3 Planning Options to Fund Education

By Sarah Stewart Legal Group

When planning to help fund family members’ educations, you must be clear on your goals and purposes. Though setting up educational funding can be a simple process, your goals will determine what planning documents you should use.

Although a Will is an option to leave money to your loved ones, you cannot restrict the use of those funds in the same way you can with a trust.  So, if your goal is educational funding, you will want to focus on using trusts and other planning options.

(1) Pot Trusts

If you only want to have one trust with more than one beneficiary, a pot trust is an option.  The trust is set up so your beneficiaries can request money from the trust for certain, predetermined reasons, such as education.

The problem with this kind of trust is that beneficiaries can end up receiving unequal amounts of money from the trust. For instance, one beneficiary may go to a state school and receive scholarships for education, while another may go to a private school without any scholarships.

Though it may not be your intent, the beneficiary receiving the private school education, without help from scholarships, would receive far more money from the trust than the state school beneficiary.

Another important factor can be age gaps between beneficiaries. If the age gap is great enough, the youngest beneficiary may not have any money left from the trust to fund his or her education.

If equality among beneficiaries is not your greatest goal, a pot trust could be a good option for you.

But, if equality is a goal, another option is Separate Trusts for your intended beneficiaries.

(2) Separate Trusts

The benefit of using separate trusts for each beneficiary is the equality you can establish.  Each trust for each beneficiary can receive the exact same amount of money, to be used as you instruct. Of course, you could allot different amounts for each trust if you have reasons to do that as well.

The downfall of separate trusts is your private school student from the example above may not have all the money he or she needs to be able to fund his or her education fully. Separate trusts are better if your goal is equal treatment.  If your goal is fully funding educational endeavors, a pot trust may be a better fit.

(3) State 529 Plans

More than 30 states in the U.S. offer tax incentives for establishing 529 education savings plans in their states.  Some states even offer incentives for establishing a 529 plan in any state.

State 529 plans allow you to place money into an investment account for a beneficiary.  These plans will not allow you to restrict fund usage as much as you may like, but they are geared toward education and have flexibility regarding changing beneficiaries and the kinds of education for which the funds can be used.

If you want to fund your loved ones’ educations, you will need to plan to reach your goals.  Reach out to experienced professionals to help you decide what planning options best fit your situation.

 

 

 

3 Steps to Add a Charity to Your Estate Plan

By: Sarah Stewart Legal Group, PLLC

As you consider the legacy you want to leave behind through estate planning, charitable giving may blip on your radar.  Many of us have causes and organizations we want to support and impact.  If you are one of those people, the good news is incorporating charitable giving into your estate plan can be an easy process.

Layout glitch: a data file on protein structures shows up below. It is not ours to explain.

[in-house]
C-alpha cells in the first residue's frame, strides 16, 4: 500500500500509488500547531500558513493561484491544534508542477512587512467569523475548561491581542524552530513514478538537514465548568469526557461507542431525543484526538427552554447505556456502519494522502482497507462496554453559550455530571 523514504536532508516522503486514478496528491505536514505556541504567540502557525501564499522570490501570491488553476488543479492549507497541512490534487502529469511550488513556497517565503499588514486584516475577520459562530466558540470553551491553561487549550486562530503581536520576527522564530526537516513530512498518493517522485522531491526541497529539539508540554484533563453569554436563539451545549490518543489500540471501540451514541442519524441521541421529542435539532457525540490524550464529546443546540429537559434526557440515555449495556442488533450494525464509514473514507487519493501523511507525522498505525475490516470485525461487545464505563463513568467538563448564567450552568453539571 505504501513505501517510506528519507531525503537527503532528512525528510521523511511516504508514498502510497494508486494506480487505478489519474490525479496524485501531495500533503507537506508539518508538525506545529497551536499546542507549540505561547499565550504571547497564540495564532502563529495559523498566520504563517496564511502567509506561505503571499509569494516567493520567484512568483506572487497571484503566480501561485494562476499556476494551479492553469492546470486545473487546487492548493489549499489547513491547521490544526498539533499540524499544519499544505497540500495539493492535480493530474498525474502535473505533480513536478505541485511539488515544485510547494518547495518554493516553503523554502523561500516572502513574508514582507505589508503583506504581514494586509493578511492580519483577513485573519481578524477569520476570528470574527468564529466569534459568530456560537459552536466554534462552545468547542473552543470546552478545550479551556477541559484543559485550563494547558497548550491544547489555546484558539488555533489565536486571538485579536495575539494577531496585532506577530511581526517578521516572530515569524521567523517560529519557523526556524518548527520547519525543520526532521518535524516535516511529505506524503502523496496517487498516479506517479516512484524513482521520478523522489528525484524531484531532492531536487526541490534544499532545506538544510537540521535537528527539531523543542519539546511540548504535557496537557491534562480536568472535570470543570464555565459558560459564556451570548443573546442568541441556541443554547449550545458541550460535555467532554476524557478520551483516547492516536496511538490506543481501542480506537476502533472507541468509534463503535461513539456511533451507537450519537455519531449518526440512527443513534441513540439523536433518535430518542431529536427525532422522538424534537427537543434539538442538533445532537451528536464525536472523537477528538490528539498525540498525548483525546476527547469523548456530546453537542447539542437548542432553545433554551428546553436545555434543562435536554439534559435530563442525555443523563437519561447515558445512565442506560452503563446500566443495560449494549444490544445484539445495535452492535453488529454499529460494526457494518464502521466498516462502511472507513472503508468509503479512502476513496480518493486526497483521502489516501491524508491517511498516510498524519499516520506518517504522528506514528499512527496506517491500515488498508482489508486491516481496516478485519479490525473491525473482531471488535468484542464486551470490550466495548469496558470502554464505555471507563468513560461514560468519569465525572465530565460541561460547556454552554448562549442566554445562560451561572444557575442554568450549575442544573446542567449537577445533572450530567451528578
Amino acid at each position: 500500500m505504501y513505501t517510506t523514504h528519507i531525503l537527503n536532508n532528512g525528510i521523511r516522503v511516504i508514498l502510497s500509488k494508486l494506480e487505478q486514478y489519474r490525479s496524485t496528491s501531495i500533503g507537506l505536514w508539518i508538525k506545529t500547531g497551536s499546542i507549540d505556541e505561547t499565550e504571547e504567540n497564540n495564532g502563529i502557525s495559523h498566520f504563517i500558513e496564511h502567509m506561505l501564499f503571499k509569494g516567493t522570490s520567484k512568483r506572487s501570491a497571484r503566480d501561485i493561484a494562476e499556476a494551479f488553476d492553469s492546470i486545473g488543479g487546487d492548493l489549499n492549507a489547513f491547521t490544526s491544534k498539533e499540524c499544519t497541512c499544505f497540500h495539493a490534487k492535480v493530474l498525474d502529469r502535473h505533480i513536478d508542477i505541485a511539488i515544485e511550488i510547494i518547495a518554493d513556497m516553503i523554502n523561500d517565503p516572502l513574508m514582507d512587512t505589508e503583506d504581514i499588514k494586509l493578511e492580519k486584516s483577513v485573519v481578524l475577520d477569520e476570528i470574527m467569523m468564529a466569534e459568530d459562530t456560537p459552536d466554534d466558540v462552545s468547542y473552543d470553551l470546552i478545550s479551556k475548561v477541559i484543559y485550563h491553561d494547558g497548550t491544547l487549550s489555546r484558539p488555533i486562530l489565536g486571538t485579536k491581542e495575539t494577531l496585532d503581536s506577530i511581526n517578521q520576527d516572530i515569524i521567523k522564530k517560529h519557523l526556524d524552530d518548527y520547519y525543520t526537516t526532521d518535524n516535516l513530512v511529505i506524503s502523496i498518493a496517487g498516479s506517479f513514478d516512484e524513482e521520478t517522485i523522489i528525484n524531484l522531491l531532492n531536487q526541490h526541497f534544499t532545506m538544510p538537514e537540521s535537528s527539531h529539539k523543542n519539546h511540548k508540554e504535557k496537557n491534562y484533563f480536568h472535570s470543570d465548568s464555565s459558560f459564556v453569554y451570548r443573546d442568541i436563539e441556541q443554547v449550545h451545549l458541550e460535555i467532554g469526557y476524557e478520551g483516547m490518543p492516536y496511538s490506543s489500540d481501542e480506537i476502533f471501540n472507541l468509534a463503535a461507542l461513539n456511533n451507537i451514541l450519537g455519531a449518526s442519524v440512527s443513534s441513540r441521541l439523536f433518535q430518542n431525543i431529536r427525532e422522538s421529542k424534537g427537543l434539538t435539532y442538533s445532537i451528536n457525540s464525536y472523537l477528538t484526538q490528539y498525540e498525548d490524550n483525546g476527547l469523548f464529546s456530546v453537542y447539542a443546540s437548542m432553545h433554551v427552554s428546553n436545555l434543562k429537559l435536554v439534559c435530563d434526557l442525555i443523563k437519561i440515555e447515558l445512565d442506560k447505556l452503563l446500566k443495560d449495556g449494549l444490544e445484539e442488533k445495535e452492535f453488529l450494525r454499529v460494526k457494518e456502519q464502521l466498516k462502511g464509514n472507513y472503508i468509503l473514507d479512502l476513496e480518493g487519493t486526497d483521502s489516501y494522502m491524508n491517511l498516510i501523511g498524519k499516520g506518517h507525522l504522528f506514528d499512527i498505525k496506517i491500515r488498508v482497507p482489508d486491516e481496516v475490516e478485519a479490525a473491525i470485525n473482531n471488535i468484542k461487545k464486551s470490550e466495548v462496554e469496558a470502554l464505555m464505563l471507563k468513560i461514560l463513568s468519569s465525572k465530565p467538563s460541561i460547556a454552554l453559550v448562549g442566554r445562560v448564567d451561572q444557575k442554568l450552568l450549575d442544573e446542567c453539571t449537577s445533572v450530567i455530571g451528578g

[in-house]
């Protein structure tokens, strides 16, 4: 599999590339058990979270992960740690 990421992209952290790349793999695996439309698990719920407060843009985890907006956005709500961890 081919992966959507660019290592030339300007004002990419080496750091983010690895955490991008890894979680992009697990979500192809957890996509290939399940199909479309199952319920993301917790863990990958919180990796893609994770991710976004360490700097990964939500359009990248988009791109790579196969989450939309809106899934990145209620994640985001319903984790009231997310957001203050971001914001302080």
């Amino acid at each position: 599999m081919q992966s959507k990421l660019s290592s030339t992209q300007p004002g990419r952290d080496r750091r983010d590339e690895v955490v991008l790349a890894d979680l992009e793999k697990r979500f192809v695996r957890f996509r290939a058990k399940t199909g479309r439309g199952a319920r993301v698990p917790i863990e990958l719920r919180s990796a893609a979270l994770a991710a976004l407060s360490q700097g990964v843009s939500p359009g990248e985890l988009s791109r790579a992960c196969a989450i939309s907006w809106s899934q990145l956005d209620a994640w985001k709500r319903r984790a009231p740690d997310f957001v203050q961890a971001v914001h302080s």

(1) Pick Your Charity

Think of the causes and organizations that are important to you.  Where have you donated time, money, or materials?  Are there causes that have impacted the people you love personally? What do you want your gift to contribute to the community?

Charitable giving is immensely personal.  There are a myriad of questions to consider for yourself before making a decision.  But, rest assured, you can plan for any and all organizations you want in your estate plan.

(2) Pick Your Gift

After you’ve decided where you want to donate and the goals you wish to accomplish, you can move on to deciding what you need to donate to meet those goals. If you wish to donate anything other than cash, be sure to reach out to the organization to be sure they accept that kind of donation.

Though many large charities have the means to accept property, stocks, bonds, and other personal assets for donations, many small or medium-sized charities may not have the ability to manage and/or sell those assets.  A simple phone call can help you determine the best assets for you to donate that will best benefit the organization.

(3) Pick How to Give Your Gift

Now that we’ve decided who and what, we have to decide how. Most estate planning documents allow you to designate a charity as a recipient of any or all of your assets.  But, your goals will help you determine the best vehicle to leave your assets to charity.

If you are looking for tax benefits, there are ways to accomplish that.  If you want more say over how your donation is used, there are ways to structure your planning to ensure your goals are met. Professionals can help you meet your goals.

Do you have a charity you want to support after your death?  Reach out to trusted estate and tax planning professionals to help you organize and achieve your goals for your cause.

Planning for 4 Important Life Stages